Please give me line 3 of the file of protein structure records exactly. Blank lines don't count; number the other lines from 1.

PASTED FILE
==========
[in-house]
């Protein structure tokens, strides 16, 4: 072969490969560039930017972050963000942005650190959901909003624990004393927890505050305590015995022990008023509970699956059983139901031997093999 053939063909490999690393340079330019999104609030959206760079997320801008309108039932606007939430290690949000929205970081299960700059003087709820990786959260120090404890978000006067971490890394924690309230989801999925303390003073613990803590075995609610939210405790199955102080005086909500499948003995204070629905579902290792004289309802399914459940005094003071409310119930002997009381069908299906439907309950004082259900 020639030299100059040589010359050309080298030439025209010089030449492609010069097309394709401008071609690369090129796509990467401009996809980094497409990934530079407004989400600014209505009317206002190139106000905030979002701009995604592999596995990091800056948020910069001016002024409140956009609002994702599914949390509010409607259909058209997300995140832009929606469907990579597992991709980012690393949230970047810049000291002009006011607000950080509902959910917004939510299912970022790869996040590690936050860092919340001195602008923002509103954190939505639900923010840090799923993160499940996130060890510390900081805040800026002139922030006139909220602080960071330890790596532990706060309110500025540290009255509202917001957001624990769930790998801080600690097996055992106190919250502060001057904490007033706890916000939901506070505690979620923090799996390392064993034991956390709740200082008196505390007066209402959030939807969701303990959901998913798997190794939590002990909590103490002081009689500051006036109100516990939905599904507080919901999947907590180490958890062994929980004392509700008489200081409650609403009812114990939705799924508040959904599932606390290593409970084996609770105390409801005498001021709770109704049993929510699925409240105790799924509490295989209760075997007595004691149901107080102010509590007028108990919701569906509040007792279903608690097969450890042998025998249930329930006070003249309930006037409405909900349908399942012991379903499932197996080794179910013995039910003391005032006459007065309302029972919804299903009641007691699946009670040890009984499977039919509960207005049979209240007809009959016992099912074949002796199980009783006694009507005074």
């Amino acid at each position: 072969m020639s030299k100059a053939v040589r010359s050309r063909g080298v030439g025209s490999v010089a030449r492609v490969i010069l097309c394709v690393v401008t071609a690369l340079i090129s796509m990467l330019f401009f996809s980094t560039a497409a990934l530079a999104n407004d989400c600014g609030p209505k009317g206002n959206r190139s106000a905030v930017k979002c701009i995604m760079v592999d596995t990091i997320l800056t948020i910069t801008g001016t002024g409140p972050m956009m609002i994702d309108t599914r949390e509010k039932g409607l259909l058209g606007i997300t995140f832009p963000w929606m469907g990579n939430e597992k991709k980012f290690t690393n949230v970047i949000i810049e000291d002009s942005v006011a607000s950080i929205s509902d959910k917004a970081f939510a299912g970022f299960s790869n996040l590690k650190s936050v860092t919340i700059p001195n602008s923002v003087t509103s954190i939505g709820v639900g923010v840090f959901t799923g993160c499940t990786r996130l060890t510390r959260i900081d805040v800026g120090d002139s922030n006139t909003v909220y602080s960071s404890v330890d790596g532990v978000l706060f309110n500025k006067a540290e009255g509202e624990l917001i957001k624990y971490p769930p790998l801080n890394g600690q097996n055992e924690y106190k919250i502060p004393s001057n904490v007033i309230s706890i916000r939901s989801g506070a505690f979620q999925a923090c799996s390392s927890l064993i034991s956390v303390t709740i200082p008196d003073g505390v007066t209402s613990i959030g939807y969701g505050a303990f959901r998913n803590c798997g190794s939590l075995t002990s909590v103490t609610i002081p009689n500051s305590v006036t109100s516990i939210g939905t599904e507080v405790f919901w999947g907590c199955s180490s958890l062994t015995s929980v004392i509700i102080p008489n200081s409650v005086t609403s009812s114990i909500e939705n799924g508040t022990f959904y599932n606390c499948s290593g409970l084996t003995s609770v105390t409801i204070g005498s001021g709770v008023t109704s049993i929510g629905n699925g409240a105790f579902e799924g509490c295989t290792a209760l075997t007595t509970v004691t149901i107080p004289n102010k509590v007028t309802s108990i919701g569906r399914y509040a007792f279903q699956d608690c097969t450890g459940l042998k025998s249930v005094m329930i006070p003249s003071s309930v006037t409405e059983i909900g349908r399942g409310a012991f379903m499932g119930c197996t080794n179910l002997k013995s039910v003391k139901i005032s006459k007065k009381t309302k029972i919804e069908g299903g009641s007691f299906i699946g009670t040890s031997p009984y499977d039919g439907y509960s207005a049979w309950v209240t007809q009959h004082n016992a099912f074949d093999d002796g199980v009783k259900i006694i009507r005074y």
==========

């Amino acid at each position: 072969m020639s030299k100059a053939v040589r010359s050309r063909g080298v030439g025209s490999v010089a030449r492609v490969i010069l097309c394709v690393v401008t071609a690369l340079i090129s796509m990467l330019f401009f996809s980094t560039a497409a990934l530079a999104n407004d989400c600014g609030p209505k009317g206002n959206r190139s106000a905030v930017k979002c701009i995604m760079v592999d596995t990091i997320l800056t948020i910069t801008g001016t002024g409140p972050m956009m609002i994702d309108t599914r949390e509010k039932g409607l259909l058209g606007i997300t995140f832009p963000w929606m469907g990579n939430e597992k991709k980012f290690t690393n949230v970047i949000i810049e000291d002009s942005v006011a607000s950080i929205s509902d959910k917004a970081f939510a299912g970022f299960s790869n996040l590690k650190s936050v860092t919340i700059p001195n602008s923002v003087t509103s954190i939505g709820v639900g923010v840090f959901t799923g993160c499940t990786r996130l060890t510390r959260i900081d805040v800026g120090d002139s922030n006139t909003v909220y602080s960071s404890v330890d790596g532990v978000l706060f309110n500025k006067a540290e009255g509202e624990l917001i957001k624990y971490p769930p790998l801080n890394g600690q097996n055992e924690y106190k919250i502060p004393s001057n904490v007033i309230s706890i916000r939901s989801g506070a505690f979620q999925a923090c799996s390392s927890l064993i034991s956390v303390t709740i200082p008196d003073g505390v007066t209402s613990i959030g939807y969701g505050a303990f959901r998913n803590c798997g190794s939590l075995t002990s909590v103490t609610i002081p009689n500051s305590v006036t109100s516990i939210g939905t599904e507080v405790f919901w999947g907590c199955s180490s958890l062994t015995s929980v004392i509700i102080p008489n200081s409650v005086t609403s009812s114990i909500e939705n799924g508040t022990f959904y599932n606390c499948s290593g409970l084996t003995s609770v105390t409801i204070g005498s001021g709770v008023t109704s049993i929510g629905n699925g409240a105790f579902e799924g509490c295989t290792a209760l075997t007595t509970v004691t149901i107080p004289n102010k509590v007028t309802s108990i919701g569906r399914y509040a007792f279903q699956d608690c097969t450890g459940l042998k025998s249930v005094m329930i006070p003249s003071s309930v006037t409405e059983i909900g349908r399942g409310a012991f379903m499932g119930c197996t080794n179910l002997k013995s039910v003391k139901i005032s006459k007065k009381t309302k029972i919804e069908g299903g009641s007691f299906i699946g009670t040890s031997p009984y499977d039919g439907y509960s207005a049979w309950v209240t007809q009959h004082n016992a099912f074949d093999d002796g199980v009783k259900i006694i009507r005074y």